RH: You’ve experience of this – how as a leader do you generate public support for things that the voters may not realise is in their own self-interest, and might actually cause pain, it might cut this or that health care entitlement, retirement entitlement, and you want to say I know that but in the long run it’s good for you, it’s good for your neighbour, it’s good for your children and grandchildren. How do you sell that whether it’s from Downing Street or from the White House?
TB: Well I think you’ve got to, I mean it sounds a bit odd to say this but in a sense you’ve got to have a little bit of faith in the people here. You see my view of today’s circumstances is that the challenges are so big and there is so much insecurity and worry, the one thing people want is leadership. I’m always saying this to people who are still in office as leaders. One thing the public wants is a man with a plan. Or a woman. But you know they want to know that the person who’s leading them has got a plan. Now they may, I think the truth is that they may disagree with elements of it or if you do an opinion poll they may say ‘ah, I don’t like that’. But the thing they like least is in times of insecurity and uncertainty, the guy who’s leading the show is kind of got the map out, sort of scratching his head, you know, going one way, going the oth… they don’t want that they want the guy who says – this is where we’re going.
RH: One last question, speaking of plans, the Libya intervention has been quite controversial. But we are where we are. Let’s put aside whether we were right to go in there, whether we did it in the best possible ways. Going forward – you just mentioned the need for a plan . What is it we really need to be prepared to do and how do “we” quote unquote “the world” get into a position where we could help Libya essentially put in place the fundamentals of a national society which quite honestly don’t exist, in part cos you’ve had a leader who’s done his best to make sure that there have not been national institutions?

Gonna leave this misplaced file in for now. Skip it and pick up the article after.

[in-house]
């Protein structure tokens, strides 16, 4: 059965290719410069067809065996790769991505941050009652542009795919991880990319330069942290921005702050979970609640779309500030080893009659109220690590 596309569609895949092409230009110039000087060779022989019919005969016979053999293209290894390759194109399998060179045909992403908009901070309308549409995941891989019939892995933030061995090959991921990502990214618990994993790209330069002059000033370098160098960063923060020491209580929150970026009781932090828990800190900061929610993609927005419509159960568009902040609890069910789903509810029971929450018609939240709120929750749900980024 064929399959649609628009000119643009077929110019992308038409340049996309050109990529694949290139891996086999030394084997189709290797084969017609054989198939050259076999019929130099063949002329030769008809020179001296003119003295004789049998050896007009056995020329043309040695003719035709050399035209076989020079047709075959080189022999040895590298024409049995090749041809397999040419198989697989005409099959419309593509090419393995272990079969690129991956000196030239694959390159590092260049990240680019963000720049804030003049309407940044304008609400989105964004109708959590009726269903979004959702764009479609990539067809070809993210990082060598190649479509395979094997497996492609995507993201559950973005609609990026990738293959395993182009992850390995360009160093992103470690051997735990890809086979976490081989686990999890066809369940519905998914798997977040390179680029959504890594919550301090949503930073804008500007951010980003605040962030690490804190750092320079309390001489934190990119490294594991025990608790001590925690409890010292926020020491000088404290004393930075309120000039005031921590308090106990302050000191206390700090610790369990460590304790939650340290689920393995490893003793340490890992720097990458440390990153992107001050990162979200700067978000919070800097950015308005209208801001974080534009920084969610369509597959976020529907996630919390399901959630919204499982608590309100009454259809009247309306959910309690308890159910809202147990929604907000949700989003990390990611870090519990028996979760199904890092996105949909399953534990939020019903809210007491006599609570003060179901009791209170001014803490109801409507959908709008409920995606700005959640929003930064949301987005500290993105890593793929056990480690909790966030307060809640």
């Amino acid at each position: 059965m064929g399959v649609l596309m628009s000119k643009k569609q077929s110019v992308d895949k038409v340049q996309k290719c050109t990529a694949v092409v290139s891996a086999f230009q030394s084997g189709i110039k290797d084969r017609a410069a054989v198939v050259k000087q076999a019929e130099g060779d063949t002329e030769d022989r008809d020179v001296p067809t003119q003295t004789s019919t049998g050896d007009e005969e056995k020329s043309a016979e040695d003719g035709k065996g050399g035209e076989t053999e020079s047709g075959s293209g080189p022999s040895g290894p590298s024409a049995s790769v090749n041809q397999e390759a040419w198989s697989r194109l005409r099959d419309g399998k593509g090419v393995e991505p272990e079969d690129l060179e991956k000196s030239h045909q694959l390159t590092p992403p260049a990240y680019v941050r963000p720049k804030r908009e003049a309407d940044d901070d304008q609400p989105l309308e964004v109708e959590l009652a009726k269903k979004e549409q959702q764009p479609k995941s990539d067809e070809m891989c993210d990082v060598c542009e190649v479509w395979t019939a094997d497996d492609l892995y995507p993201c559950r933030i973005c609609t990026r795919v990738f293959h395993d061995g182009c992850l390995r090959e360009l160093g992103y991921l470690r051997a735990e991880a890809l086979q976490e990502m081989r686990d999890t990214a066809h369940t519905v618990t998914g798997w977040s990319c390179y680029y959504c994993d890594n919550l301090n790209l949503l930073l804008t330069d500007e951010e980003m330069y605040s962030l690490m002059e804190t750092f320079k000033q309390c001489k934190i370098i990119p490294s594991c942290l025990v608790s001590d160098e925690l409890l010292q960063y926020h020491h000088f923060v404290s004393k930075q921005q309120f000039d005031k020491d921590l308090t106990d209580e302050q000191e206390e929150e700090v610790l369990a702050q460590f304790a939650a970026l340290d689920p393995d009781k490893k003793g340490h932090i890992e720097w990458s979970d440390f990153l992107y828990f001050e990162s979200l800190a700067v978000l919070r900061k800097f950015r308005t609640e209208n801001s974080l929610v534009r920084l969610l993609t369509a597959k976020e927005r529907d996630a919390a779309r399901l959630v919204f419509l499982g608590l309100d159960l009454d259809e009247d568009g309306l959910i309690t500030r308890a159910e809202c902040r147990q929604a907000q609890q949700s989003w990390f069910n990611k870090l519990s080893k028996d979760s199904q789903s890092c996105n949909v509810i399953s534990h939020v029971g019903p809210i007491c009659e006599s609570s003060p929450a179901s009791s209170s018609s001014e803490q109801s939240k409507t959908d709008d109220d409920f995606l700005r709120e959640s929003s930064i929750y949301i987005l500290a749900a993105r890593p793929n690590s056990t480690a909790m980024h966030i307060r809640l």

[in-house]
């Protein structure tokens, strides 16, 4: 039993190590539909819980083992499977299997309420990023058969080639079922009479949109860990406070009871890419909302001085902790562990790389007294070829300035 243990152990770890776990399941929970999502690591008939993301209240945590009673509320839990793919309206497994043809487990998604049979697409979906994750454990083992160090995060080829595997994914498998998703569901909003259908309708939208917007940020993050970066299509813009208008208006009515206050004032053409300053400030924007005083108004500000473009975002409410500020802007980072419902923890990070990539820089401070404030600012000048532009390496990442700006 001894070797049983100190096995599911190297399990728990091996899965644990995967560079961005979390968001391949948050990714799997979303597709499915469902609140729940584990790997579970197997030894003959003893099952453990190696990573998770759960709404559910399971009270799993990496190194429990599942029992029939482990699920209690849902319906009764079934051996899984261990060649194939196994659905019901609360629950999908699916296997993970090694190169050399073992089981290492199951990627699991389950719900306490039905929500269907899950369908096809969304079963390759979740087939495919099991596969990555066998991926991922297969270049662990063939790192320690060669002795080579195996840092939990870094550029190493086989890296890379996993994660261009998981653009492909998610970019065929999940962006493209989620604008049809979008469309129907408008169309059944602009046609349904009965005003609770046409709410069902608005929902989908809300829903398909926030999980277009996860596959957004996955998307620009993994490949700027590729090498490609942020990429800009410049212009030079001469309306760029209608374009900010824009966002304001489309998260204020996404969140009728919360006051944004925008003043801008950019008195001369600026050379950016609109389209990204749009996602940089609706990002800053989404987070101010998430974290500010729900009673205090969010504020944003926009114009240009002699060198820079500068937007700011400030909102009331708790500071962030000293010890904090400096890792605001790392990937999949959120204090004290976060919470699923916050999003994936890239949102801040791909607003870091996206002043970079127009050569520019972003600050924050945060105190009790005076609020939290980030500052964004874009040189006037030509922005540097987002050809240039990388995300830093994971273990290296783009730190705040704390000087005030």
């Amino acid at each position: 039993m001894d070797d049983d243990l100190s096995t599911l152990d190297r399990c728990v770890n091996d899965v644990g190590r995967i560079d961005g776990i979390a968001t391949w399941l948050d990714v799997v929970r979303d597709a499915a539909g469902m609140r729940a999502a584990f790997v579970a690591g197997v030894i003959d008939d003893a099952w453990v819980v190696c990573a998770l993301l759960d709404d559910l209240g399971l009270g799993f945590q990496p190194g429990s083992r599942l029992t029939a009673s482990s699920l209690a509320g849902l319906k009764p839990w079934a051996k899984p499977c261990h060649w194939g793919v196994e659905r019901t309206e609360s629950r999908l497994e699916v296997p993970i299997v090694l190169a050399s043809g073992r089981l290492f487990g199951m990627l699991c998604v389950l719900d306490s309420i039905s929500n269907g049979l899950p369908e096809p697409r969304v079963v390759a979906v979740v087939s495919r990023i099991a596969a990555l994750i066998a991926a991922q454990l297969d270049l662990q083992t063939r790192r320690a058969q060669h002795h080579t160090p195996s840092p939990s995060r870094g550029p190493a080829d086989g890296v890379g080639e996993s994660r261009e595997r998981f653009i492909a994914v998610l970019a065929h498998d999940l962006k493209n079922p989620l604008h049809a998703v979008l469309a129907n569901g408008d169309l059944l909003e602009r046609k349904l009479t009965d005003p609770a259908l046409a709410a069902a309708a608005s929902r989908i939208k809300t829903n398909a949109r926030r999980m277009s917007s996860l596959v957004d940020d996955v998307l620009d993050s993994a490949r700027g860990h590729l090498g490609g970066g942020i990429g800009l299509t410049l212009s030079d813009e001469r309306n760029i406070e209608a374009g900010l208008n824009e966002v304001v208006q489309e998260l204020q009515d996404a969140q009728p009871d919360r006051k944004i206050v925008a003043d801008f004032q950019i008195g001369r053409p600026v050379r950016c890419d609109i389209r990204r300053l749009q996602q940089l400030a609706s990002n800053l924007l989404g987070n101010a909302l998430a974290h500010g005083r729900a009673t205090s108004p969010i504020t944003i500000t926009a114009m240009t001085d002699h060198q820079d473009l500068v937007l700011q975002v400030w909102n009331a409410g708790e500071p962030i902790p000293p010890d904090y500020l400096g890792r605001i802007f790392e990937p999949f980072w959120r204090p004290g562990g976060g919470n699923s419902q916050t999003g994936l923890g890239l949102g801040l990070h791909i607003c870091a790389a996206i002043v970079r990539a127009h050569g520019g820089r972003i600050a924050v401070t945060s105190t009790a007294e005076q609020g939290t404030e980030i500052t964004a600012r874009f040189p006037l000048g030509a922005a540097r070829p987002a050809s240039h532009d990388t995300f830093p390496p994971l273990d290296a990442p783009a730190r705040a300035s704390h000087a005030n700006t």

TB: Well, we’ve got a great opportunity. Because, let’s assume one way or another we get Gaddafi out, we get a new government or a new process in place. You’re right, there are no institutions, no proper functioning civic society, organisations and so on. We’re going to have to help build those. Now, I think we can. And I think that people out there, the opposition people certainly the ones I’ve spoken to, I think would welcome that. But we need to be active. My whole point about the Middle East at the moment is very simple. We need to be players not spectators.
RH: In the United States though you’ve got a bit of intervention fatigue in part because of Iraq, Afghanistan, because of our economic situation. Europe has stepped up quite a bit in this current crisis. Do you think we’re entering a period where the Europeans might be both able and willing to take on a slightly larger share of dealing with the post-Gaddafi Libya, just to mention one challenge?
TB: It’s interesting, this. I think it’s interesting the degree to which it may be ad hominem, to do with Nicolas Sarkozy particularly prepared to be assertive on these things. But I also think it answers to a basic view that the Europeans have that they’re kind of feeling their way towards this but understanding that America’s not going to be in the situation where it either wants to or can do everything. And you know one of the things when I come to Washington as I just have, and you suddenly realise you guys are completely domestically and internally preoccupied. It’s the way it’s going to be for a time. So, for Europe, and especially with something like Libya happening on our doorstep, we should step up really.
Also reported here at the Council on Foreign Relations website.